Halloween may be over but the fight over the annual expiration of the federal transit commuter transit tax benefit is coming back to life again this year. Seemingly every year transit advocates are forced to go to the mat to support the extension of this critical tax benefit that should become permanent rather than subject to the changing winds in Congress. What is it? The benefit allows employees to spend up to $245 per month pre-tax on transit benefits saving commuters hundreds of dollars per year on their taxes while reducing congestion and thereby cleaning the air. The parking benefit provides an identical $245 pretax benefit that is nevertheless permanent. The transit benefit has see-sawed up and down as Congress has had its repeated budget, fiscal cliff, and sequestration battles. If it is not extended at the end of this year, the benefit will fall to $130 per month, effectively providing a greater incentive to drive. Parity is the common sense name of the game here and Congress should at least move to extend it but ideally it’s time to make the $245 transit benefit permanent for congestion-busting, air-cleaning transit riders.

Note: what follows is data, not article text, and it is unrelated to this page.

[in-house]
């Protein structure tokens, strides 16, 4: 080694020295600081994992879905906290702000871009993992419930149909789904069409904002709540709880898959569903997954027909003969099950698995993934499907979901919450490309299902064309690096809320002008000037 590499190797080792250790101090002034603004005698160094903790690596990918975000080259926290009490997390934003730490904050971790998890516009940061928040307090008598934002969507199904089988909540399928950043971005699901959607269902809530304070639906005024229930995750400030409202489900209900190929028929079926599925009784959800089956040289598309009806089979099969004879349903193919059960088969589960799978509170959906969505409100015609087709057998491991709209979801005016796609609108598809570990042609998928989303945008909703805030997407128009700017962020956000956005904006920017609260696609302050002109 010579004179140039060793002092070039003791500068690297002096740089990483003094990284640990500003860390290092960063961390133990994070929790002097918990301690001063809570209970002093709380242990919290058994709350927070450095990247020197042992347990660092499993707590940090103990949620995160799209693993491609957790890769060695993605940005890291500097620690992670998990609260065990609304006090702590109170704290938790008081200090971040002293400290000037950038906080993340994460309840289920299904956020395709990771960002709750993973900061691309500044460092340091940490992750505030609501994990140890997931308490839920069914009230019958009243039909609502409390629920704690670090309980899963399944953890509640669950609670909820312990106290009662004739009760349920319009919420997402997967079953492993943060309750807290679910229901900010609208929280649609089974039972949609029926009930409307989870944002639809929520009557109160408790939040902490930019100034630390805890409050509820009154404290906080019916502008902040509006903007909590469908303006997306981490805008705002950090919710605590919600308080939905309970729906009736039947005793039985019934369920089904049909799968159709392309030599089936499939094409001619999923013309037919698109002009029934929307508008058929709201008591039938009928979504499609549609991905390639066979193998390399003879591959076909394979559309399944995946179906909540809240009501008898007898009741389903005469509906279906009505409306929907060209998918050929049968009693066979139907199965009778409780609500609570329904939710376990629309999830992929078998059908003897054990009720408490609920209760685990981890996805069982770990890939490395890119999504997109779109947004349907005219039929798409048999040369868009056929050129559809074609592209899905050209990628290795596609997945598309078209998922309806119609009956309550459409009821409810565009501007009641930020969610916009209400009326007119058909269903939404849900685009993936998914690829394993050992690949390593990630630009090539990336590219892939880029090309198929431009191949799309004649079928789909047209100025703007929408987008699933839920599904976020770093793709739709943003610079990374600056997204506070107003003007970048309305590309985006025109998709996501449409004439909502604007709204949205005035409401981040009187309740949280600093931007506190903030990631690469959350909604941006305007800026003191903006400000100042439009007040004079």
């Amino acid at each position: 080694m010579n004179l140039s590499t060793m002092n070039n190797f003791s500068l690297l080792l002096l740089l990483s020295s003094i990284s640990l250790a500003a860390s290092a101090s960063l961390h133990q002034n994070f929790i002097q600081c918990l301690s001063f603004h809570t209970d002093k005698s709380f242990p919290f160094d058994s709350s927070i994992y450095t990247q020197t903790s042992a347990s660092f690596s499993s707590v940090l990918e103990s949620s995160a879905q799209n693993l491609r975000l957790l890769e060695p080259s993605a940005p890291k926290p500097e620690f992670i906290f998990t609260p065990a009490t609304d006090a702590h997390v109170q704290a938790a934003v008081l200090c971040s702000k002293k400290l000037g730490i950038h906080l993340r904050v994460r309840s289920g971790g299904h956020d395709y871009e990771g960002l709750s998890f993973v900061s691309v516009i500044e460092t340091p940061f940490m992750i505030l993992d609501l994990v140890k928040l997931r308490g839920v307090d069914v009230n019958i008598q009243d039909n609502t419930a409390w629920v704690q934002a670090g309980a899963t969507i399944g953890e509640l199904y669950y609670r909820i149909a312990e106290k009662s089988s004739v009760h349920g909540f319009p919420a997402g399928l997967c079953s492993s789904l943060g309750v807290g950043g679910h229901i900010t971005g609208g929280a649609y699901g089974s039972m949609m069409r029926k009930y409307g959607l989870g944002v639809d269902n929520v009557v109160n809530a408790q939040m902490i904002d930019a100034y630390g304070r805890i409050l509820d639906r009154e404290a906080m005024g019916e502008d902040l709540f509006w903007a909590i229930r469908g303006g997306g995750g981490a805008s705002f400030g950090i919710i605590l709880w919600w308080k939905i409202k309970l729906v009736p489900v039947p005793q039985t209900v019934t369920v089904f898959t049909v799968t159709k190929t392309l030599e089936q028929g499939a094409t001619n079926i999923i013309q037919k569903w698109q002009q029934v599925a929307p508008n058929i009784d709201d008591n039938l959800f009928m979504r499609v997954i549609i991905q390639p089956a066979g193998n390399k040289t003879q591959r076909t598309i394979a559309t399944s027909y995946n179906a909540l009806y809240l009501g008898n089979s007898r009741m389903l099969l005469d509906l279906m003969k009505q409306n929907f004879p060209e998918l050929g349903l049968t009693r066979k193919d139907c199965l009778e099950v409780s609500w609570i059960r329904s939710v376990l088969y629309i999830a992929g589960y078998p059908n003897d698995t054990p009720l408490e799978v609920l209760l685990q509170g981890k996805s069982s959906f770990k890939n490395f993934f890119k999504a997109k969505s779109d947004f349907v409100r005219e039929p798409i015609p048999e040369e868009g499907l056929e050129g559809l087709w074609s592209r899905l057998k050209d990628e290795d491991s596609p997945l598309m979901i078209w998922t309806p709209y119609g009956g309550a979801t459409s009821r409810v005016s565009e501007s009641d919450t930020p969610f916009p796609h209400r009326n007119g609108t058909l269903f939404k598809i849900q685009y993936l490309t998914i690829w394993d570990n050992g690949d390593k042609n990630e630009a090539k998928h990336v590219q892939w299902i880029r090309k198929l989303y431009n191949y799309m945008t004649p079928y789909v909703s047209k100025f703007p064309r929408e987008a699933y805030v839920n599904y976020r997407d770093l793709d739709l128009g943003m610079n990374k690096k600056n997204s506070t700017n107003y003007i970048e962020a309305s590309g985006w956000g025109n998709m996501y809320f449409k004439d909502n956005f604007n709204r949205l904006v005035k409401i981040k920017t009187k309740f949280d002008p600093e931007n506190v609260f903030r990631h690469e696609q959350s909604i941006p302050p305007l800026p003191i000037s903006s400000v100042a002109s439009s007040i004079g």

Earlier in October, the Federal Aviation Administration considered lifting a ban on electronic devices in airplanes. After much discussion with airlines and electronics manufacturers, the FAA announced it has eased restrictions on the use of most devices during takeoffs and landings, provided that they can operate in “airplane mode.” Before allowing such, however, individual airlines must demonstrate that using such devices in airplane mode is safe. Industry pundits rejoiced at the decision, stating that this will make the flight experience more bearable for passengers. Flight attendants expressed concern that those using the devices may ignore important safety instructions that are given at takeoff. However, a ban on making cellphone calls from a plane will remain in effect.